Robert Sheckleston: Sending salt by tanker to Worksop to be packed when you have a supply next door seems a bit silly.


P.S. Making a guest appearance, here's Sifta Sam himself, as seen at the 2012 Middlewich Salt Fair

Middlewich Salt Fair 2012 Photo: Bournemouth University
'SIFTA' Salt was originally   produced  by Palmer Mann & Co by the vacuum evaporation process which is still used today by British Salt.

Palmer-Mann & Co Ltd

JOLLY GOOD SALT!

Thursday, 25 April 2013

KINDERTON STREET - TWO ALTERNATIVES


We've been considering this early 20th Century Kinderton Street scene a lot lately, particularly since an alternative to our original interpretation of it in this diary entry was put forward. Thus we now have two contenders for the site of this picturesque thatched building and we bring you present day views of both to enable you to make up your mind.


This was our original suggestion; that the old postcard shows Seabank running off down to the River Croco and the Trent & Mersey Canal to the left of the picture with the present-day Kinderton Hotel on the extreme left. The thatched building would have been somewhere in the region of the shrubbery separating the car park from the main road.


The alternative suggestion was that the scene showed Mill Lane, just off Town Bridge, and that the thatched building was approximately where the bungalow, part of which can be seen in this April 2013 shot, is now.
This would mean, assuming that the original picture was taken prior to 1931, that the building on the extreme left was the old Navigation Inn which stood immediately next to the old Town Bridge, somewhere near the location of this fine display of blossom in the long-delayed 2013 Spring sunshine..

What do you think?


Friday, 19 April 2013

THE CATHOLIC CHURCH IN WYCH HOUSE LANE


THE CATHOLIC CHURCH IN WYCH HOUSE LANE
by Malcolm Hough
(adapted from an article originally published in the Middlewich Heritage Society Newsletter)

This photograph of Wych House Lane in  Middlewich shows, on the right hand side, the cottages (nos  9 to 11) which were built some 300 years ago on the top of the bank of the River Croco. This was before the Trent & Mersey Canal was cut in 1777.  In 1979 these cottages were converted into one house (the 'House of Feathers' -Ed)  .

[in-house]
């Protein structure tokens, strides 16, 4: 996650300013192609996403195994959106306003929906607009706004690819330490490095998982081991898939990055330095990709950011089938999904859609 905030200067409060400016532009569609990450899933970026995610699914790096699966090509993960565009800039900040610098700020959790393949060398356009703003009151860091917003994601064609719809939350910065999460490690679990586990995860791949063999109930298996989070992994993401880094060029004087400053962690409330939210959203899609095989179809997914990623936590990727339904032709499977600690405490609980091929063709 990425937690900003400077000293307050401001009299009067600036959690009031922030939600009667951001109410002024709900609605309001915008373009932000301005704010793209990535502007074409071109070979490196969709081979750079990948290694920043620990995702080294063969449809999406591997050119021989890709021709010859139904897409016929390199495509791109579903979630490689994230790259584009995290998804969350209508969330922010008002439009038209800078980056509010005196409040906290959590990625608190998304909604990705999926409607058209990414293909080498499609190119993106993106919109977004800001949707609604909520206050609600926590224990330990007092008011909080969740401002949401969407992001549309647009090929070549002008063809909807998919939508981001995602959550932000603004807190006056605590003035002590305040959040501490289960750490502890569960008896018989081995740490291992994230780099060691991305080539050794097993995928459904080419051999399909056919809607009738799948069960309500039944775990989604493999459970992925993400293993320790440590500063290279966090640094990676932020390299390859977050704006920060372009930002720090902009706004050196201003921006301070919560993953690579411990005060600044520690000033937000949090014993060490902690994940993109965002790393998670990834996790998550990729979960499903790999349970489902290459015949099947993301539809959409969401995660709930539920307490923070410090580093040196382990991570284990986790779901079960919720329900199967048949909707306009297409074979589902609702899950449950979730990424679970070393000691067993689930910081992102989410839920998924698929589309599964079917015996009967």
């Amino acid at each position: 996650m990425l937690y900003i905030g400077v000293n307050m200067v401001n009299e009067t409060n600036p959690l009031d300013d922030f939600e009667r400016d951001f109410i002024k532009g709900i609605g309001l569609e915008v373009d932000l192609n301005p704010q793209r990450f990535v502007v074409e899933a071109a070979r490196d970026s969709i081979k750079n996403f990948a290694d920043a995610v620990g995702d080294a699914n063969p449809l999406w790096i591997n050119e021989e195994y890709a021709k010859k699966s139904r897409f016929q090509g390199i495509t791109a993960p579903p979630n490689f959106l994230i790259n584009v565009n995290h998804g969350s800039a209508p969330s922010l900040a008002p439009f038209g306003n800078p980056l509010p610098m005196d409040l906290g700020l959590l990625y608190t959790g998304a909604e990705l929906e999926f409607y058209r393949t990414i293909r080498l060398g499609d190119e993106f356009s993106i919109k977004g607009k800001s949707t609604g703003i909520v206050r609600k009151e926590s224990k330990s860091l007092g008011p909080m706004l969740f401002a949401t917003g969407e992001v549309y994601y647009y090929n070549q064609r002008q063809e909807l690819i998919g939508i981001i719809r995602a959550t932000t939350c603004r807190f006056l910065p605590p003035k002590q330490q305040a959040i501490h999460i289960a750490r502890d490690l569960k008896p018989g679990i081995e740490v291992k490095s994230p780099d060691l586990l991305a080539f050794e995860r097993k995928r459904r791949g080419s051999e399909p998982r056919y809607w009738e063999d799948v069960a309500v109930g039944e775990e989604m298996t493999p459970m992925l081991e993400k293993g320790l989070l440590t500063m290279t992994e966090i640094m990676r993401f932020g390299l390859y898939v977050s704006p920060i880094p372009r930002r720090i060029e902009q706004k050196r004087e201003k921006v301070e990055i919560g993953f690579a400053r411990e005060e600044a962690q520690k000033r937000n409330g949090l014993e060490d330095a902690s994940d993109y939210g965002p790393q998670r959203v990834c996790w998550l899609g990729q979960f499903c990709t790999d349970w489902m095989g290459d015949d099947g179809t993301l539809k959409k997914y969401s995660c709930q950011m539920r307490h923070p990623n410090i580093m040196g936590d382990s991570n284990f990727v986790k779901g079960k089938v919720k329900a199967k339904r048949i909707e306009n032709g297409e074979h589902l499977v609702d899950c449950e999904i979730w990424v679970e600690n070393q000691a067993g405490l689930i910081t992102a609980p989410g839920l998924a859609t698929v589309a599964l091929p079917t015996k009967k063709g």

The building in the centre of the picture is Middlewich's original Catholic Church.
Ken Sumner, who supplied me with the photograph and some of the information, told me that his Great Grandmother Elizabeth Dunning was born in what is now number 11 in in 1850. Elizabeth is shown as a one year old in the 1851 census.
The gap between the houses and the chapel is where numbers 1, 3, 5 and 7 stood.
Nos 1, 3, 5 and 7 Wych House Lane
In 1851 the houses in Wych House Lane do not appear to have had numbers, so this gave me a fixing point for the route that the census enumerator travelled on that day, 162 years ago.
He came from Leadsmithy Street, close to St Michael's Church, via the Town Wharf and along the canal towpath, past the Robin Hood public house on the corner of Wych House Lane and then up the lane, past the salt works cottage (number 13, now demolished and then to numbers 11 and 9.
I have come to the conclusion that numbers 1 to 7 had not been built by 1851(this is only an assumption, and I have no proof), but they certainly were there ten years later and were covered in the 1861 census.
As mentioned above, the building in the centre of the main picture was the first Catholic Chapel in Middlewich, which was built in 1864. The town's first Catholic School was added in 1869.
The building behind the chapel with the unusual tower is the Wesleyan Chapel, and the roof to its left is the Centenary Sunday School in Lewin Street. This photograph dates back to the 1960s.
© Malcolm Hough 2013. Reproduced with permission.